Alejandro Balazs, Ph.D.

Assistant Investigator
Ragon PIs 1, Mass General Research Institute
Assistant Professor of Medicine
Harvard Medical School
aids vaccines; antibodies neutralizing; dependovirus; gene transfer techniques; genetic vectors; hiv; hiv antibodies; hiv immunity; host-pathogen interactions; immune-mediated viral evolution; immunization; immunization passive; innate immunity; orthogonal antibody neutralization

The Nature of Sterilizing Immunity

The ultimate goal of any prophylactic intervention is the induction of immunity so overwhelming that the targeted pathogen has no opportunity to establish an infection in the host. One of my major interests is in understanding this process to engineer this level of immunity against HIV.

Pathogen Escape from Immunological Pressure

As host and pathogen come together, a complex immunological interaction ultimately determines the victor. Successful pathogens are capable of avoiding the immune system through evolution to escape host immunity. I am interested in studying this process at its most fundamental level.

The Role of Innate Immunity in Neutralization

Innate immunological responses have been found to play an important role in preventing infection, but the involvement of innate immunity in generating sterilizing protection in vivo has not been characterized. I seek to understand the contribution of innate immunity to this process.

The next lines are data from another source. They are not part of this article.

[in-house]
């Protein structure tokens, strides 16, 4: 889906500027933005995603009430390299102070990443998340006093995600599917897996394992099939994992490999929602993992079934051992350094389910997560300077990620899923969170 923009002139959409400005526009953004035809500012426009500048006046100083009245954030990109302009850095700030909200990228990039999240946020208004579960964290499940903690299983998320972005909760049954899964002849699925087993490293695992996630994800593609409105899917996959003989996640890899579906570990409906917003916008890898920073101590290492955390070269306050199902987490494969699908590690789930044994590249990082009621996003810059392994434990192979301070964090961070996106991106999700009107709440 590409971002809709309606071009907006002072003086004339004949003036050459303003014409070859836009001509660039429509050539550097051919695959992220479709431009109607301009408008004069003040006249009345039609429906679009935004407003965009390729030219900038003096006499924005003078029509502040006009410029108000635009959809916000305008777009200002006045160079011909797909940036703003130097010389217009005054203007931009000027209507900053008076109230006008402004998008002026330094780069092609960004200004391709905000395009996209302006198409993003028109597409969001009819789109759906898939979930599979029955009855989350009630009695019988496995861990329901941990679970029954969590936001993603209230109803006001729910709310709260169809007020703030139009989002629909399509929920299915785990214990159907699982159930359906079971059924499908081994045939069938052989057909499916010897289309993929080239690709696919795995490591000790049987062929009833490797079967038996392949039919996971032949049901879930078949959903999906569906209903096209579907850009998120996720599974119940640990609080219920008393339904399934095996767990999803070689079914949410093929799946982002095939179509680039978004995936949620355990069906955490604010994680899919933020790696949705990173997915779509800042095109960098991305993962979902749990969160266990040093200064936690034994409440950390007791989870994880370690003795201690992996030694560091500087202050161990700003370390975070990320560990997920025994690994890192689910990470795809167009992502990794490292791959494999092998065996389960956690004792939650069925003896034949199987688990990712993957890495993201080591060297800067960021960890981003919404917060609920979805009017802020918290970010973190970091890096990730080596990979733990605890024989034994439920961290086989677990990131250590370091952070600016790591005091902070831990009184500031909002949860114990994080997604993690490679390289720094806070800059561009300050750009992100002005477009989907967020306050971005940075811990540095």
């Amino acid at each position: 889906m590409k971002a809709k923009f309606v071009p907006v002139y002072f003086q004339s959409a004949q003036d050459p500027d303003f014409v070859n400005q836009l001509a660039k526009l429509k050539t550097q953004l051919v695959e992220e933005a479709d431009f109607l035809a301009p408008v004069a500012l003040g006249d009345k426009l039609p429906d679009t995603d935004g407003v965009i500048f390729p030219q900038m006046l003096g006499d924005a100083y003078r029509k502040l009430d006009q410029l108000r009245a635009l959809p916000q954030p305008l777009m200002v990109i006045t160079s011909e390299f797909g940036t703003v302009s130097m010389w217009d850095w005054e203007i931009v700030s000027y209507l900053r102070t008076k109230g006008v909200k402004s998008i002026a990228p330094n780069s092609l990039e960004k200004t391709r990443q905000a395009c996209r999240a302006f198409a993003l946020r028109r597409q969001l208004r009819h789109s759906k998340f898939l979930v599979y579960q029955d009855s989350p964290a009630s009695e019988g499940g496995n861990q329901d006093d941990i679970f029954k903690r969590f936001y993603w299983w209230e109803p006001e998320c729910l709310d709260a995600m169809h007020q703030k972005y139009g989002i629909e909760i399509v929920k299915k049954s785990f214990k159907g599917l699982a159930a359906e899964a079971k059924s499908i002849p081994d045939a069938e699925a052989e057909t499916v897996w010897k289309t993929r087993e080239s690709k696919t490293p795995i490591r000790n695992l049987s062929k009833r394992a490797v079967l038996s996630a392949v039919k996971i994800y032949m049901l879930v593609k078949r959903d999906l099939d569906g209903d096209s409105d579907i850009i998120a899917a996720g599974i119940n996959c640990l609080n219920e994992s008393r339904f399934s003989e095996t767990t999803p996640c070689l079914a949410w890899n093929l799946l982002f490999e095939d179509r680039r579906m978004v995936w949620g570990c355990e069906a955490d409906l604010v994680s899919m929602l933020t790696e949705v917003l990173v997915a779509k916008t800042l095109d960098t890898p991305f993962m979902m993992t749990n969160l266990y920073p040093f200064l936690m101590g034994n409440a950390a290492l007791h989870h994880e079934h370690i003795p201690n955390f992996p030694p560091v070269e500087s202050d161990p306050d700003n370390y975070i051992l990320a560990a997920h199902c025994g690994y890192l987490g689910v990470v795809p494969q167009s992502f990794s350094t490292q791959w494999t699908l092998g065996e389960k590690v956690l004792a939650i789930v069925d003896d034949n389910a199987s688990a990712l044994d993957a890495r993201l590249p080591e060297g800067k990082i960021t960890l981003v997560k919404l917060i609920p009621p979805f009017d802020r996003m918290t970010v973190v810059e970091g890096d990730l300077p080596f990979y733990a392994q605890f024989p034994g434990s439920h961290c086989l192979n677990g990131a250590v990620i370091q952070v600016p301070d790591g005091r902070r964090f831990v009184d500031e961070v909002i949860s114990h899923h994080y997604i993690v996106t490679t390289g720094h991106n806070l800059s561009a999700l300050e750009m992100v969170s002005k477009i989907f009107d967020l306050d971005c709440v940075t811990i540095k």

Orthogonal Antibody Neutralization

When a pathogen is neutralized by a given monoclonal antibody, there is a natural selection towards variants that are no longer recognized. In a polyclonal response, multiple selective pressures are applied to a pathogen in concert. If this pressure occurs more quickly than the ability of a pathogen to evolve, it may be feasible to create a "checkmate" scenario that prevents escape. I am interested in applying this concept to ongoing HIV replication with existing neutralizing antibodies.

Immune-mediated Viral Evolution In Vivo

When a single virus initiates an infection, it rapidly proliferates to become a diverse population known as a quasispecies. This swarm of viral genotypes is what enables the evolution of resistance to diverse selective pressures. We hope to understand the genetic changes occuring in this quasispecies as a result of immunological selective pressure with the goal of predicting viral evolution and preventing immunological escape.

Research lab website Publications

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